Christine Benz: Hi, I'm Christine Benz for Morningstar.com. What sort of life expectancy should you forecast and how should you factor that into your retirement plan? Joining me to discuss that topic is David Blanchett. He is head of retirement research for Morningstar Investment Management.
David, thank you so much for being here.
David Blanchett: Thanks for having me.
Benz: David, you've done a lot of great research on many different topics over the years. Today I want to talk specifically about longevity. Sometimes people in your field call it longevity risk. But from a lot of standpoints, from a lifestyle standpoint, it's a good thing that people are living longer in retirement. We've seen extending life expectancies. But it does create financial challenges, right?
Blanchett: Right. So, the biggest unknown when you retire is how long you're going to live. Obviously, the stock market is a big question, bond rates, etc. But if retirement lasts one year or 40 years, that has huge implications on how much you have to save and how you fund your retirement.
Benz: OK. So, I guess, I'm hoping you can give some concrete tips about how people can forecast their own life expectancies. They might start by looking at the tables that you can find here and there, maybe showing that the typical 65-year-old can expect, what another 22, 25 years in retirement. But that's just a starting point, right? You wouldn't want to just take that and run with it?
Blanchett: Right. So, you used the word life expectancy. Life expectancy is kind of the average number of years remaining for someone who is that age. And so, someone who is zero, who just was born, the life expectancy could be age 75. Well, if you survive to age 65, it's closer to 22 to 25 years, so the average 65-year-old, let's just say lives to age 90. The question then becomes, well, how long do I forecast out retirement to last? And an important thing to be aware of is, well, if I use life expectancy, there's a 50-50 chance I could live longer than that forecast period. Things get a lot more complex if you throw in a couple. So, if there's two people that you're planning for, well, either could survive easily 30-plus years into retirement.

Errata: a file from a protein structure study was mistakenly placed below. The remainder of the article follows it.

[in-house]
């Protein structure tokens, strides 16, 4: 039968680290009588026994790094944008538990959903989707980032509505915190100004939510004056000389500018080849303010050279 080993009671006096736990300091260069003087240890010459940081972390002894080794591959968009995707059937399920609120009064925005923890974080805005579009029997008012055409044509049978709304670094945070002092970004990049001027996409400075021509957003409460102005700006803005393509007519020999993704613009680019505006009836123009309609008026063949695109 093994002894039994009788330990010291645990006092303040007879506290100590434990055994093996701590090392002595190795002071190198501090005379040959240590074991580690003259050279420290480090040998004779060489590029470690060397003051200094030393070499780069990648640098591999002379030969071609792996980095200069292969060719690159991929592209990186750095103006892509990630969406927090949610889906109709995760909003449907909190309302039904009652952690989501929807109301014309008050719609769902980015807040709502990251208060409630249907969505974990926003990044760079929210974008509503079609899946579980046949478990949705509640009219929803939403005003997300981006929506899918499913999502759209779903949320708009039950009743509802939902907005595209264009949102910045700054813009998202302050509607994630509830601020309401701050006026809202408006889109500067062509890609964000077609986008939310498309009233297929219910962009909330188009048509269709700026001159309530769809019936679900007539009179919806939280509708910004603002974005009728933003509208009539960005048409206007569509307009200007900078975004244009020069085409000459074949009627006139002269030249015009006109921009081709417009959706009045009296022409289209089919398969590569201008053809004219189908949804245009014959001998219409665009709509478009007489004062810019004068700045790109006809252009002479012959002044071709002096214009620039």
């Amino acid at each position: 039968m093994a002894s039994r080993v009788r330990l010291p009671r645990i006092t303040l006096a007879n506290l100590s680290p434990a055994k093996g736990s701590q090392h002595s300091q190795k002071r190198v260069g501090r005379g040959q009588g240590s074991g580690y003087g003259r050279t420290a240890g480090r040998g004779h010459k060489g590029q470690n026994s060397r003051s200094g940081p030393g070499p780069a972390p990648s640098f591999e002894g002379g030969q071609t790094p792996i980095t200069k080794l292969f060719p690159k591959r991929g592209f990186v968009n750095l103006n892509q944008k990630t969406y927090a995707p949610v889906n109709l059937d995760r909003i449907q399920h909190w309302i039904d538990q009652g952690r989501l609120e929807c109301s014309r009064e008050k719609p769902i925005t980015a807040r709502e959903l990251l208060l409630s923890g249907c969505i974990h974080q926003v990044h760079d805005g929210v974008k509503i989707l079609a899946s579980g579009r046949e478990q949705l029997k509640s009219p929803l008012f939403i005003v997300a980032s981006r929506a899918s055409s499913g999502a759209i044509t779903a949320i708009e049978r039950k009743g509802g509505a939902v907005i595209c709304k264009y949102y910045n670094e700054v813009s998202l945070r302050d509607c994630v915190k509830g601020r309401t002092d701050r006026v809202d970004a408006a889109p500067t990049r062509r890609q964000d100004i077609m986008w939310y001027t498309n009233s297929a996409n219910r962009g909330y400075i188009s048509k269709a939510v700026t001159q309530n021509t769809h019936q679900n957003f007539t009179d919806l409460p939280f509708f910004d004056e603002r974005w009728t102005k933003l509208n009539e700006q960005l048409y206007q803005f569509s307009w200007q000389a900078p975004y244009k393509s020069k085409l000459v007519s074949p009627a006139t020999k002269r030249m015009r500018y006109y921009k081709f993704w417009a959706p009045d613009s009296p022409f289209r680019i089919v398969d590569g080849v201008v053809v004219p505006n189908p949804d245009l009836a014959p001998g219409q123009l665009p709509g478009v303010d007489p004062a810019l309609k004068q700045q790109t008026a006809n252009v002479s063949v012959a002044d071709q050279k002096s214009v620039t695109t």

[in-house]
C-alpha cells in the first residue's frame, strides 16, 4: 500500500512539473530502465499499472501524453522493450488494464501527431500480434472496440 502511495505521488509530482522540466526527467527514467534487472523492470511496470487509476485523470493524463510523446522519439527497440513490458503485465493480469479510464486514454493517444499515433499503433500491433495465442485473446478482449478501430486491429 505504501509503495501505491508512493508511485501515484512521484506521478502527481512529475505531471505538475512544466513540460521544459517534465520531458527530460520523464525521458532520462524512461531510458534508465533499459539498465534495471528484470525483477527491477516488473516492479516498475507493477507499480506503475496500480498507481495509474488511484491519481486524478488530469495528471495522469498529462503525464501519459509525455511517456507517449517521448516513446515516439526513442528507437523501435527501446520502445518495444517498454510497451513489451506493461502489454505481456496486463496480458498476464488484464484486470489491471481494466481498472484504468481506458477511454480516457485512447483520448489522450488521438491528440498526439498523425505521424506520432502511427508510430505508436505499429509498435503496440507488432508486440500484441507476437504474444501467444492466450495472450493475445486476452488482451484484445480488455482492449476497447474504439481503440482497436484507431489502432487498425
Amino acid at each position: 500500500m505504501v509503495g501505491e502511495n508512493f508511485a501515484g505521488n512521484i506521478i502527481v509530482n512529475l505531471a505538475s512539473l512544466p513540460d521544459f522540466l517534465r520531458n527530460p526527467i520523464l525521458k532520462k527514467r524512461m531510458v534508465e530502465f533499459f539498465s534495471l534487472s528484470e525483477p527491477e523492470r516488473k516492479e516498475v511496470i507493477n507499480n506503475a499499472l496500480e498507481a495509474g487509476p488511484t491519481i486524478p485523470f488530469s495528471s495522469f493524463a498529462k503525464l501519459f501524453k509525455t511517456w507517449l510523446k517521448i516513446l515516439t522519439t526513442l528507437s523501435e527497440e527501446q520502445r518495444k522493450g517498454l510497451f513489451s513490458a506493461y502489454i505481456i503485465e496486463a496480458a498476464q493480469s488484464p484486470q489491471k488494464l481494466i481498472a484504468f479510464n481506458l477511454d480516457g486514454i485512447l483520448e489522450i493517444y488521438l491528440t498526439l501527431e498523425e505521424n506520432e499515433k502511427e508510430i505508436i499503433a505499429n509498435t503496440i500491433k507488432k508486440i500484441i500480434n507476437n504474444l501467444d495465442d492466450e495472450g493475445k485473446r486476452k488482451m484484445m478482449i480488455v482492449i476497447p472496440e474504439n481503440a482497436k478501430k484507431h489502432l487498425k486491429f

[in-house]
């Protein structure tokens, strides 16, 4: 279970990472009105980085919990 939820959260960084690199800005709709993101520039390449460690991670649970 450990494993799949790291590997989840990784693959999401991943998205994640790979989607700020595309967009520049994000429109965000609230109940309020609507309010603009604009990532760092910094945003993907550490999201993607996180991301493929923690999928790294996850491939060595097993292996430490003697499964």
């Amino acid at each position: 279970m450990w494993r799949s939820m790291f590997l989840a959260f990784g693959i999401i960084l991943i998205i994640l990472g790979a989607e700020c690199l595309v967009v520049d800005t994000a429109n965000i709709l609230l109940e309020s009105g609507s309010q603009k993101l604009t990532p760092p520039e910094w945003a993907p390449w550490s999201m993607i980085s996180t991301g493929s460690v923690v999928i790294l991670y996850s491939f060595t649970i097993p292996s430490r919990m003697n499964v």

Benz: And your level of wealth is also a factor here that there's a chance that you've had better healthcare during your lifetime and better access to healthcare. So, how does a person's relative affluence affect their life expectancy?
Blanchett: It's actually quite significant. When you think about kind of planning for your own demise, it's a very tragic thing to think about, but how long are you going to live? Well, there are important drivers of mortality rates, and one thing we've seen is that people are living longer and longer and longer and that's called improvement. So, on average, people are living longer but here is the thing though: These improvements in mortality are being realized mostly by wealthier Americans. So, someone, for example, who is in the top income decile or percentile could easily live four or five years longer than the average American. So, when thinking about how long you're going to live, think about what makes you unique. If you are an active, healthy, nonsmoker, wealthy American, you could easily live eight years longer than the average American does, and that has really profound impacts about again how long you plan retirement to last.